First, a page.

A look back at LifeLab 2018

Date: 19 October 2018

September saw one of the world's largest science events come to Cambridge and Peterborough.

It was very powerful to hear where research has progressed to and what might be over the horizon. As someone with very little scientific knowledge, it was good to get a sense of the research story free from the inevitably bland and generalised product one gets from the general media
A member of the public, Cambridge, commenting on LifeLab 2018

The last weekend of September saw one of the world’s largest science events come to Cambridge and Peterborough in the form of LifeLab, one of 55 European Commission funded projects taking place for European Researchers’ Night, a Europe-wide public event dedicated to celebrating popular science and fun learning.

Over 150 researchers from a consortium of Cambridge institutions (Babraham Institute, EMBL’s European Bioinformatics Institute, the MRC Laboratory of Molecular Biology, the University of Cambridge and the Wellcome Sanger Institute), coordinated by Wellcome Genome Campus Public Engagement, joined forces to share their enthusiasm for their fields in informal and fun settings. 15 events were held at 12 venues in Cambridge and Peterborough over the two days, attracting over 3,500 members of the public.

And the results were overwhelmingly positive! People from all walks of life were intrigued and delighted by the events for different age groups and tastes, from talks to a comedy night, and walking tours to hands-on experiments involving lab coats and gloves!

In local shopping centres – Grafton Centre and Grand Arcade (Cambridge) and Queensgate (Peterborough) – there were science stalls where some great conversations were had with people who left their homes expecting to do some shopping, but ended up hearing about the cutting-edge science happening in our region!

Great event, absolutely loved the chance to access information in a fun and informative social setting

Pop-up science in shopping centres

I had a fantastic time on Saturday and hopefully we have inspired a few budding scientist in the audience, I couldn’t get over how excited some of them were and so keen to learn. The feedback from some of the parents was great and several people were asking me how we can do this for their children’s schools and their community mosques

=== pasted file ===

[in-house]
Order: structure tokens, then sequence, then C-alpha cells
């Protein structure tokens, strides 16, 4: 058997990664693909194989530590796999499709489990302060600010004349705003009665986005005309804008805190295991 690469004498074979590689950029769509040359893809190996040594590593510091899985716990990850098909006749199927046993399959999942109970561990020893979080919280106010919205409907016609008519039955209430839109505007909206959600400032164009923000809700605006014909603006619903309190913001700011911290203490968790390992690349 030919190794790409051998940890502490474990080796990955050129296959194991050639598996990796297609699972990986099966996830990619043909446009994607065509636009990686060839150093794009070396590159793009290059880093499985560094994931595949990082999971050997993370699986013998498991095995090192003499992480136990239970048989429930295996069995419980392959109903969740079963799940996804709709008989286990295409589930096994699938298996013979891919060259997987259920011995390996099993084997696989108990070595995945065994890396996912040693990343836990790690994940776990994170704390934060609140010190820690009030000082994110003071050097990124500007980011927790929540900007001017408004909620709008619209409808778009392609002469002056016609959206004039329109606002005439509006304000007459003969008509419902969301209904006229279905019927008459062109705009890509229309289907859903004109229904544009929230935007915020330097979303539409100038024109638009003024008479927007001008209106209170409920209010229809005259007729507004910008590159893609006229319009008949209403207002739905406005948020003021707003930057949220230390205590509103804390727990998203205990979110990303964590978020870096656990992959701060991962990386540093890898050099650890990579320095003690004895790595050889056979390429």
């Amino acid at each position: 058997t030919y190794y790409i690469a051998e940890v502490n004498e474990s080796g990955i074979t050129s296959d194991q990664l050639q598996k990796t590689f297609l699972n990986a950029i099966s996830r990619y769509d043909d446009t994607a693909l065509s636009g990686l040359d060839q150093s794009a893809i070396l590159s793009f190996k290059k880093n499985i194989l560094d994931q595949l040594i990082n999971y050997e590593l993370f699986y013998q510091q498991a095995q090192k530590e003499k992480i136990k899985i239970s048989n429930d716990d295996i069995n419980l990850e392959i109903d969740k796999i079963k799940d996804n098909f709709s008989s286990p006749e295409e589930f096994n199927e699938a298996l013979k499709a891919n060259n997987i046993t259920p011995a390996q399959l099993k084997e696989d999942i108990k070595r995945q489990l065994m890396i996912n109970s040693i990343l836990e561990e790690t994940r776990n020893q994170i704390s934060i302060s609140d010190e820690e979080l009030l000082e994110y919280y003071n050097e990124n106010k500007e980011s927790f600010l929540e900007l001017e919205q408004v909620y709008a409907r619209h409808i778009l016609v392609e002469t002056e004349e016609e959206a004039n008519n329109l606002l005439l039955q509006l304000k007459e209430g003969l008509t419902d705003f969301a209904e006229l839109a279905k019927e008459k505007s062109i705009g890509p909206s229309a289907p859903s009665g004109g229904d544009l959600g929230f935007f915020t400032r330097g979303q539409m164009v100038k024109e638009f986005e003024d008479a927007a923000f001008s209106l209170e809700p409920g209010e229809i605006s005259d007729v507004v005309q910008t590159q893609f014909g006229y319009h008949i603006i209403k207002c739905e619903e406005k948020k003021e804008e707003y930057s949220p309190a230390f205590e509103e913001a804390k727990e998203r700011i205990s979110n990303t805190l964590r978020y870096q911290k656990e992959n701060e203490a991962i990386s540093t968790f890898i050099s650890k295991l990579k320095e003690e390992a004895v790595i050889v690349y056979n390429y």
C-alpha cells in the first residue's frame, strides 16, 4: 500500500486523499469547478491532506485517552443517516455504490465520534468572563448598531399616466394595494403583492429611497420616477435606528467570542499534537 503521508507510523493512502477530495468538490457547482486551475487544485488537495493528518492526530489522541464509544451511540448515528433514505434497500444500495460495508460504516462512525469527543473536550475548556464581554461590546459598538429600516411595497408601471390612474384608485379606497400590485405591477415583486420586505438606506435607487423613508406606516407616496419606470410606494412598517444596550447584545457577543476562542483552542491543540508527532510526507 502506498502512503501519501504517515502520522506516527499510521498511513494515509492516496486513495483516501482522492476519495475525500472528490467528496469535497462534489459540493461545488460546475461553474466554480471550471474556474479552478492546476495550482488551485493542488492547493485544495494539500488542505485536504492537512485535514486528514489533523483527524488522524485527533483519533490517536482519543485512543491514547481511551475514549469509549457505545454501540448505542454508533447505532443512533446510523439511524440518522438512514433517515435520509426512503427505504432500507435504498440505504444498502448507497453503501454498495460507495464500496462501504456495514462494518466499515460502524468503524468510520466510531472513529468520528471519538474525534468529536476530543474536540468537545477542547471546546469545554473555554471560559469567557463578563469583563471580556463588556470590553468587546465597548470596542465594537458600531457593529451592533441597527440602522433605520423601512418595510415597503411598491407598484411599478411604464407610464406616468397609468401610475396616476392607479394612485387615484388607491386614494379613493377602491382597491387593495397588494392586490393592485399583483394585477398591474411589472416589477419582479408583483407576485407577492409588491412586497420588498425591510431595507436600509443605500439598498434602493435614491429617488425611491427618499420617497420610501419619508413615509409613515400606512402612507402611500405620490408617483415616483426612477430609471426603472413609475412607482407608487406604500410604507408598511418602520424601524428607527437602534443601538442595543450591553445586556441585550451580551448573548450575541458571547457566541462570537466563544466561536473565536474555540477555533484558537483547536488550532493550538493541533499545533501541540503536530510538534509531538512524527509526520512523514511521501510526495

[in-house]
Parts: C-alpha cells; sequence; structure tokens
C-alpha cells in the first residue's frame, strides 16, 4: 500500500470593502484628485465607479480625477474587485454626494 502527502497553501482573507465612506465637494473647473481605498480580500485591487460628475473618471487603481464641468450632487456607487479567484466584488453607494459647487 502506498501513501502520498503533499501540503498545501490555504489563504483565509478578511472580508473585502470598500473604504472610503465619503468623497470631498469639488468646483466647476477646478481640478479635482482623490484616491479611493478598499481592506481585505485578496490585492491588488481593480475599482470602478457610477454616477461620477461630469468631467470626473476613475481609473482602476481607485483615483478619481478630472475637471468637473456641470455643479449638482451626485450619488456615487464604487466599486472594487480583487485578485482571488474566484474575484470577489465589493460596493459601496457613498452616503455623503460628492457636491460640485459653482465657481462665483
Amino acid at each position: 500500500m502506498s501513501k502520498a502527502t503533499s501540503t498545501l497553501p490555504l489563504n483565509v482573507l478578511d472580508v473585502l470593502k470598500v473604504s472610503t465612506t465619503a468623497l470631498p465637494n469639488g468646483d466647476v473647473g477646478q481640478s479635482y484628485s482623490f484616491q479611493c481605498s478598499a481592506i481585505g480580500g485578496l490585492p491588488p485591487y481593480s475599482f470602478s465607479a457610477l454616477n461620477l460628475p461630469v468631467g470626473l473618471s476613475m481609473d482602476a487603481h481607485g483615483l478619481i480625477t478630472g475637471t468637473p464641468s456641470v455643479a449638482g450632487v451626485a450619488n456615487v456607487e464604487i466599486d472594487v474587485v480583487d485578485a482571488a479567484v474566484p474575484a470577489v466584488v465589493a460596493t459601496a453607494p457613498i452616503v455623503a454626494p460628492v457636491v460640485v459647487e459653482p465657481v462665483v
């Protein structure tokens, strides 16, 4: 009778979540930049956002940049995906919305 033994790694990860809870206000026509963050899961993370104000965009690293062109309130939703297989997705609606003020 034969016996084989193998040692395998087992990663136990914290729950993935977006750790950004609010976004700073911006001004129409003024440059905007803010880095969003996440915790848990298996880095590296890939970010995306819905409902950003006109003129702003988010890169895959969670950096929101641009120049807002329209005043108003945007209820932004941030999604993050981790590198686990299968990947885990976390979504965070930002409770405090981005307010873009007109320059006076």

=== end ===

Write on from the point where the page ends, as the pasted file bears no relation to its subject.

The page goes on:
Rachel Nelson, Head of Cellular Generation and Phenotyping, Wellcome Sanger Institute

LibraryLab for families

There was also a wide of range of events throughout the evening of the 28th September: science and technology comedy with The Variables, informal presentations with plenty of chances for questions and interactions with researchers around coffees, or pizza and drinks, and a panel debate in one of the University’s lecture theatres.

Evening events

And there were even outdoors events too! Science in the Square in Peterborough benefited from the sunshine enticing people out on the streets (and into the science stalls) and the Culture Crawl tours uncovering Cambridge’s best-kept scientific secrets were all fully booked.

Outdoors events

In the run up to the weekend, researchers also visited schools in North Cambridgeshire and parts of Norfolk with LifeLab for Schools, aiming to inspire school students throughout the region to make discoveries about the living world, as well as looking at the career options that a job in science entails.

LifeLab schools roadshow careers event
LifeLab schools roadshow careers event
The experience was a rewarding one for the researchers involved, and a catalyst for local organisations to work together on a joint public event. LifeLab organisers were able to work with partners such as Cambridge Central Library, Cambridge Science Festival, The Variables comedy group, as well as multiple venues, successfully bringing together many people – public, researchers, and cultural institutions – for the weekend.

And it’s not over! LifeLab will return to Cambridgeshire at the same time next year, with events in Cambridge, Peterborough and Ely.

Keep an eye on camlifelab.co.uk for more information.

LifeLab has made me realise that there are so many fields open for discovery in science that I wish I had taken this path myself